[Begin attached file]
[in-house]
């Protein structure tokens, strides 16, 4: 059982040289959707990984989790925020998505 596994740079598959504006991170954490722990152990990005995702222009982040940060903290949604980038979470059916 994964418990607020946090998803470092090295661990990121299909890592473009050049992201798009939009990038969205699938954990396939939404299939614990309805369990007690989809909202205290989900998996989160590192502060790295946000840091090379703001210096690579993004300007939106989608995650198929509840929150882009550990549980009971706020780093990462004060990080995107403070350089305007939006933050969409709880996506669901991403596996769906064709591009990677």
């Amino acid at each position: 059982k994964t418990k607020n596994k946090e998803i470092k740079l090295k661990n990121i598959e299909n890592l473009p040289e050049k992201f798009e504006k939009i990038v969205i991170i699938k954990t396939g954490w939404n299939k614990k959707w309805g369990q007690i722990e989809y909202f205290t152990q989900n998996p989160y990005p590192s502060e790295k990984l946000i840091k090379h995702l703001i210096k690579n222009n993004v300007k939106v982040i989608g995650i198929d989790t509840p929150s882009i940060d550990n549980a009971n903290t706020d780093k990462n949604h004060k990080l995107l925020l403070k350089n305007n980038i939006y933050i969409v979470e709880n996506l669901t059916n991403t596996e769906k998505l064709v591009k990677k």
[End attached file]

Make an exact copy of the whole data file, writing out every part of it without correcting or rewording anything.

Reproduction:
[in-house]
């Protein structure tokens, strides 16, 4: 059982040289959707990984989790925020998505 596994740079598959504006991170954490722990152990990005995702222009982040940060903290949604980038979470059916 994964418990607020946090998803470092090295661990990121299909890592473009050049992201798009939009990038969205699938954990396939939404299939614990309805369990007690989809909202205290989900998996989160590192502060790295946000840091090379703001210096690579993004300007939106989608995650198929509840929150882009550990549980009971706020780093990462004060990080995107403070350089305007939006933050969409709880996506669901991403596996769906064709591009990677």
């Amino acid at each position: 059982k994964t418990k607020n596994k946090e998803i470092k740079l090295k661990n990121i598959e299909n890592l473009p040289e050049k992201f798009e504006k939009i990038v969205i991170i699938k954990t396939g954490w939404n299939k614990k959707w309805g369990q007690i722990e989809y909202f205290t152990q989900n998996p989160y990005p590192s502060e790295k990984l946000i840091k090379h995702l703001i210096k690579n222009n993004v300007k939106v982040i989608g995650i198929d989790t509840p929150s882009i940060d550990n549980a009971n903290t706020d780093k990462n949604h004060k990080l995107l925020l403070k350089n305007n980038i939006y933050i969409v979470e709880n996506l669901t059916n991403t596996e769906k998505l064709v591009k990677k």